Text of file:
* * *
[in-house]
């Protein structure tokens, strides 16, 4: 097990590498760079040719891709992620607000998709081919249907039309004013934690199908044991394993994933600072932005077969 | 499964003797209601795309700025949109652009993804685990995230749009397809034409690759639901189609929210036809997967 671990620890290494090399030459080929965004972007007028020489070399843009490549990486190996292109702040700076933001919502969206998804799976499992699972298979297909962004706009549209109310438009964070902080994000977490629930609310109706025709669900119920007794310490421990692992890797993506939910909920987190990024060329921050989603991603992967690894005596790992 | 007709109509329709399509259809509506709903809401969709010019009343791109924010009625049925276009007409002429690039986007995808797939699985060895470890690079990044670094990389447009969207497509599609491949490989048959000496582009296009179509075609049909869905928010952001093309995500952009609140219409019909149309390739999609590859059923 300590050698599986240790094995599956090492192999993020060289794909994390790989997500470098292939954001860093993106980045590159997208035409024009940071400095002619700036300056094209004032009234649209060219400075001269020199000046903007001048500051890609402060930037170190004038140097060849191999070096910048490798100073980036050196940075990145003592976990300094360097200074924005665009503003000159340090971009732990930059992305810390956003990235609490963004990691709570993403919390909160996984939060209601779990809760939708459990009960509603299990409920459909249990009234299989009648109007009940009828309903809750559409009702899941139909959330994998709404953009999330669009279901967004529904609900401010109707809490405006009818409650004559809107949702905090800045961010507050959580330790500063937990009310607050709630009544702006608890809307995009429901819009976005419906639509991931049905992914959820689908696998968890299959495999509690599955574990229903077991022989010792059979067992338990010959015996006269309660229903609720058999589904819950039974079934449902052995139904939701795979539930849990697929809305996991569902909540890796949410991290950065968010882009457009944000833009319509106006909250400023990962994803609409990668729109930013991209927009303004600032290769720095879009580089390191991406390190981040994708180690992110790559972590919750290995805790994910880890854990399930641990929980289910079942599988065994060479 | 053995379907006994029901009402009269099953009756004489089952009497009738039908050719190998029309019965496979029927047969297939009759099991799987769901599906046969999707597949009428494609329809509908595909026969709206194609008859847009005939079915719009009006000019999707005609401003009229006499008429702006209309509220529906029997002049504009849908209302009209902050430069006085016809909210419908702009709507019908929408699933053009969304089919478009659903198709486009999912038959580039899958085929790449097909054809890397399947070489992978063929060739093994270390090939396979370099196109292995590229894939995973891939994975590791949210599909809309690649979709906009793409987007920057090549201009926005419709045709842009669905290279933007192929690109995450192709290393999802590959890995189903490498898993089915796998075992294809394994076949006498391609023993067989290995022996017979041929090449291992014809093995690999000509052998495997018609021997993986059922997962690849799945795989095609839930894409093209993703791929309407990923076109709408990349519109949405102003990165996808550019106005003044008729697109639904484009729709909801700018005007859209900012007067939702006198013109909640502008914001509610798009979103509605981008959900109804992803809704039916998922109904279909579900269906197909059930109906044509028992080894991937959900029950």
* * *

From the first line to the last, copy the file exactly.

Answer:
[in-house]
């Protein structure tokens, strides 16, 4: 097990590498760079040719891709992620607000998709081919249907039309004013934690199908044991394993994933600072932005077969 | 499964003797209601795309700025949109652009993804685990995230749009397809034409690759639901189609929210036809997967 671990620890290494090399030459080929965004972007007028020489070399843009490549990486190996292109702040700076933001919502969206998804799976499992699972298979297909962004706009549209109310438009964070902080994000977490629930609310109706025709669900119920007794310490421990692992890797993506939910909920987190990024060329921050989603991603992967690894005596790992 | 007709109509329709399509259809509506709903809401969709010019009343791109924010009625049925276009007409002429690039986007995808797939699985060895470890690079990044670094990389447009969207497509599609491949490989048959000496582009296009179509075609049909869905928010952001093309995500952009609140219409019909149309390739999609590859059923 300590050698599986240790094995599956090492192999993020060289794909994390790989997500470098292939954001860093993106980045590159997208035409024009940071400095002619700036300056094209004032009234649209060219400075001269020199000046903007001048500051890609402060930037170190004038140097060849191999070096910048490798100073980036050196940075990145003592976990300094360097200074924005665009503003000159340090971009732990930059992305810390956003990235609490963004990691709570993403919390909160996984939060209601779990809760939708459990009960509603299990409920459909249990009234299989009648109007009940009828309903809750559409009702899941139909959330994998709404953009999330669009279901967004529904609900401010109707809490405006009818409650004559809107949702905090800045961010507050959580330790500063937990009310607050709630009544702006608890809307995009429901819009976005419906639509991931049905992914959820689908696998968890299959495999509690599955574990229903077991022989010792059979067992338990010959015996006269309660229903609720058999589904819950039974079934449902052995139904939701795979539930849990697929809305996991569902909540890796949410991290950065968010882009457009944000833009319509106006909250400023990962994803609409990668729109930013991209927009303004600032290769720095879009580089390191991406390190981040994708180690992110790559972590919750290995805790994910880890854990399930641990929980289910079942599988065994060479 | 053995379907006994029901009402009269099953009756004489089952009497009738039908050719190998029309019965496979029927047969297939009759099991799987769901599906046969999707597949009428494609329809509908595909026969709206194609008859847009005939079915719009009006000019999707005609401003009229006499008429702006209309509220529906029997002049504009849908209302009209902050430069006085016809909210419908702009709507019908929408699933053009969304089919478009659903198709486009999912038959580039899958085929790449097909054809890397399947070489992978063929060739093994270390090939396979370099196109292995590229894939995973891939994975590791949210599909809309690649979709906009793409987007920057090549201009926005419709045709842009669905290279933007192929690109995450192709290393999802590959890995189903490498898993089915796998075992294809394994076949006498391609023993067989290995022996017979041929090449291992014809093995690999000509052998495997018609021997993986059922997962690849799945795989095609839930894409093209993703791929309407990923076109709408990349519109949405102003990165996808550019106005003044008729697109639904484009729709909801700018005007859209900012007067939702006198013109909640502008914001509610798009979103509605981008959900109804992803809704039916998922109904279909579900269906197909059930109906044509028992080894991937959900029950």